California State University-Sacramento Top Questions

What should every freshman at your school know before they start?


Do not go to college right after high school. 4 months before your freshman year of college, you had to raise your hand to go to the bathroom and now you're going to make decisions to impact your life? I worked in the Philippines for two years after college and many of our foreign colleagues were German students. They take a gap year between high school and college and are assigned somewhere internationally to develop their sense of direction and maturity. When I initially met many of them, I would not have pegged them for being 19-20 years old based on how they carry themselves. Spend 6 months to a year working, travel a little bit, and spend some time deciding what will make you happy. College may not even be a good fit for you and that's totally okay. This isn't a race, take your time and enroll into school whenever you feel ready.


Find the best envrionment to learn and grow in, specifially, living space wise. Take all the financial opportunity that you can get, and, find some good friends. The fall backs of this school are not that great as to that you cannot ignore them, so focus on the great aspects of what college in general has to offer. You will hear a lot of opinions, and you can determine what you agree with by listening to it all. Don't close your mind to anything.


College provides numerous benefits for you. Take a deep breath before you enter your first college classroom. The instructor will do his/her best to try and weed out the uncommitted bunch of students by scarring them with what is expected in the upcoming semester. Believe in yourself and do not be afraid to remind yourself that everything will all work out to your benefit. I know that stress is hard to control when you first write a college style paper. Even with the sharp criticism, remember that the words your classmates and instructor will put on your paper are there to make you better. Remember to give yourself time throughout the semester to enjoy yourself. Go on dates, get a part time job, keep busy in all the busyness. This will only work to help you focus and keep a strict but sensible schedule. You are going for a good education, not an adequate one. Work efficiently and find a rhythm early on, so that the homework and studying will not collapse upon you. Your parents and family love you and are there for you when you need encouragement and help. Don’t give up, keep moving forward.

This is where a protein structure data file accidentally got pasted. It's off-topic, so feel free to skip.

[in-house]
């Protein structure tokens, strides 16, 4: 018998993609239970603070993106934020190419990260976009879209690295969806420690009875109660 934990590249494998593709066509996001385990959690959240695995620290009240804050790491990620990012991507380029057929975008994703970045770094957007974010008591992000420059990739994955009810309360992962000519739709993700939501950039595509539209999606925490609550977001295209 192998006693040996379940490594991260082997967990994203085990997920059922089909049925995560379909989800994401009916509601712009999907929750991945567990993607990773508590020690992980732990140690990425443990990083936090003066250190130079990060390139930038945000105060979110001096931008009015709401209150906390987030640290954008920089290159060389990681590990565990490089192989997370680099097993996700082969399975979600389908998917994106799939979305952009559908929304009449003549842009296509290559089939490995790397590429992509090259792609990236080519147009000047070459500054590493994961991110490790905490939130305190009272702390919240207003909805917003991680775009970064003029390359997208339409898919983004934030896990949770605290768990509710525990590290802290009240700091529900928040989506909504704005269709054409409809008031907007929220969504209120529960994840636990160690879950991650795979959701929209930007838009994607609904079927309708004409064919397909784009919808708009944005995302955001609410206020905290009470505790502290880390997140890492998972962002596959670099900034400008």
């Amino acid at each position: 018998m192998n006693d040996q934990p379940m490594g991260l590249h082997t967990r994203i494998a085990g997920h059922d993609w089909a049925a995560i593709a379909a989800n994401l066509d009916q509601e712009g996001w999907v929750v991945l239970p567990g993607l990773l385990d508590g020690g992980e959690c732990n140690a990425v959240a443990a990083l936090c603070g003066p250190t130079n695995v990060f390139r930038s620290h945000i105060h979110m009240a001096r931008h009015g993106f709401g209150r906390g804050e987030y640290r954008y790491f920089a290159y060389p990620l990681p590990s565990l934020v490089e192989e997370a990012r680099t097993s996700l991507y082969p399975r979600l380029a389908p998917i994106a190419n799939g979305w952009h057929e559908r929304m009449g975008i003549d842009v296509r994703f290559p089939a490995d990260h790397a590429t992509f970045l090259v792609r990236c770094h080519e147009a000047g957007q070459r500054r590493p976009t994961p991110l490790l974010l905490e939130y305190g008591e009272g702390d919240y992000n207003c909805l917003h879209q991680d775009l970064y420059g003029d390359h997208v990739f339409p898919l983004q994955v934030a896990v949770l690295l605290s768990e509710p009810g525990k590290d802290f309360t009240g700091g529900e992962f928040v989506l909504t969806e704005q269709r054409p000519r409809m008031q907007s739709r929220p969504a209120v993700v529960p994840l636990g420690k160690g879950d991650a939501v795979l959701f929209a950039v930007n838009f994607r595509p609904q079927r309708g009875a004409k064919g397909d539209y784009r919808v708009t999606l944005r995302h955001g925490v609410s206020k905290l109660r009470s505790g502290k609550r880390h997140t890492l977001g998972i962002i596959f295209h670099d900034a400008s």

With the knowledge I obtained my first year of college, I would advise my highschool self three main takeaways. First, take high school seriously and actually read the books the teacher assigns. Not taking high school seriously led to a lack of preparation for college. My writing lacked clarity and I had poor study habits. I thought I could breeze through college like I did in high school, however, this was not the case. Unfortunately, I was put on academic probation my first semester of college. After being on academic probation I learned my second takeaway, time management. For example, creating a balanced schedule that emphasizes school as my number one priority. In addition, to complete each assignment on time and to the best of my ability. My third takeway is to practice and employ communication skills with diverse populations. Communication is vital in every field and career path, hence I am committed to mastering the art of communication to better prepare myself and guarentee success in my future endeavors and career.


College is the perfect time to learn about new things. So, follow your heart. Take dance classes. Take theatre classes. Learn a new language. Join clubs and go to sporting events. Now is the time to soak up life experiences before you turn down the road of a career, a family, and so on. Do what you love now. Work hard, and be proud of what you do. Yes, there will always be more you could have done, all your papers and your grades are very important, but you are only one person and this is your life. There is a balance to find in life between work and play. Make sure you acknowledge the importance of education, as well as the importance of your well being. And be nice to yourself: you are a smart, diligent, dedicated student who goes above and beyond what is asked of her. Try not to push your own expectations beyond what is feasible. You are good enough. Your friends and family are here to support you in whatever you choose to do, so let them and follow your dreams. This is the beginning of your life taking flight!